My 2020 Reading List

These are the books I read during the Year of COVID

I enjoy reading. It’s not only part of my life, it’s part of my life’s work; as a writer and content developer, reading and learning and growing is an essential part of what I do on a daily basis.

Because of that, I tend to set a hefty reading goal each year. Normally, I don’t set a numeric goal because I don’t want my reading to simply become a numbers chase. I usually pick a theme that drives my selections and helps me with my personal growth.

Since my word for last year was “Expertise,” I chose books that would either help me develop my professional skills or help me develop greater spiritual and emotional awareness. Some books were just for fun, to reacquaint me with my love of reading or my love of a good plot twist or turn of phrase. Other books were to stretch my thinking and challenge me to look at the world through a different lens.

All told, I ended up reading 53 books in 2020. There are other books I started, but I don’t count them as read unless I get at least halfway through them. It’s just my personal rule.

So what did I read? Here’s the complete list, in no particular order, with the occasional comment on specific books.

  1. Built Not Born by Tom Golisano.
  2. The Writing Life by Annie Dillard.
  3. The Infinite Game by Simon Sinek. I loved this book. It’s a much needed call for American capitalism and business to wake up from its profit-driven fever dream and remember that you need the people you’re selling to.
  4. Hemingway on Writing edited by Larry Phillips. Good book for quotes, not necessarily a helpful “how-to” on the craft.
  5. Light the Dark edited by Joe Fassler.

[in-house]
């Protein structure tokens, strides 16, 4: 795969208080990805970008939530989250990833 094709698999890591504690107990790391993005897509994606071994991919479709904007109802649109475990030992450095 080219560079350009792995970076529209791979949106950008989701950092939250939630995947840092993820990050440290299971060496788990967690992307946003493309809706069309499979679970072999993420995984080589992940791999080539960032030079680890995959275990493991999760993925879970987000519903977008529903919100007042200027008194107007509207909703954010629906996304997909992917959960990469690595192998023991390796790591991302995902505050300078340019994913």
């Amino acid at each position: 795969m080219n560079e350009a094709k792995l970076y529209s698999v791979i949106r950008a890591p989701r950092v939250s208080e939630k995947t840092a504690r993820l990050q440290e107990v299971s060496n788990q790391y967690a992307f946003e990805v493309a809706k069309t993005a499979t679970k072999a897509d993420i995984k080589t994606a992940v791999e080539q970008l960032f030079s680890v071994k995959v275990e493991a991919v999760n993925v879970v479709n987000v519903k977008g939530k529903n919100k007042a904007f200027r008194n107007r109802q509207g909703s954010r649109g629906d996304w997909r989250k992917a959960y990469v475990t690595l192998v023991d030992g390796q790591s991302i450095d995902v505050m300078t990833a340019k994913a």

6. The Alchemist by Paulo Coelho. Lots of people love this book, and you can add me to their number. Haven’t read anything as engaging since I read The Shadow of the Wind by Carlos Ruiz Zafón.
  7. Writing that Works by Kenneth Roman and Joel Raphaelson.
  8. The Scenic Route by Tavis Taylor. Tavis is a local entrepreneur and single mom who has an inspiring personal story, told compellingly in this memoir.
  9. How to be An Anti-Racist by Ibram X. Kendi.
  10. The Sacketts, Volume 2 by Louis L’amour. This is an anthology of twelve of L’amour’s classic Western novels, featuring The Daybreakers, Lando, Sackett, Mojave Crossing, The Sackett Brand, The Sky-Liners, The Lonely Men, Mustang Man, Galloway, Treasure Mountain, Ride the Dark Trail, and Lonely on the Mountain. For me, these are comfort reads that take me back to my teenage years when there was nothing better than a good book about mountain-bred Southerners trying to make their way in the world with their hands, values, and quick use of a pistol.
  11. The Marvel Story by Charles and Stephanie Wetzel. Charlie happens to be my writing mentor and a good friend, so it was a joy to walk with him as he brought this book to life. Seeing his and Stephanie’s names on the cover was among some of my best moments in 2020. If you’re a comic nerd or love the Marvel Cinematic Universe, you need to read this book; it’s a thorough history of one of the 21st century’s most influential entertainment companies.
  12. The 180 Revolution by Rick Ruperto.
  13. FOR by Jeff Henderson. Another book that makes a compelling case for why businesses need to quit taking their customers for granted.
  14. The Leader’s Greatest Return by John Maxwell.
  15. Why Do So Many Incompetent Men Become Leaders? by Thomas Chamorro-Premuzic.
  16. Deep Work by Cal Newport.
  17. Digital Minimalism by Cal Newport.
  18. So Good They Can’t Ignore You by Cal Newport. Obviously I went on a bit of a Newport run this year, but all three books were excellent. If I had to recommend only one, it would be Deep Work because it is an examination of a missing component in much of our corporate spaces today: the ability to really focus on and complete meaningful work.
  19. Think, Learn, Succeed by Dr. Caroline Leaf.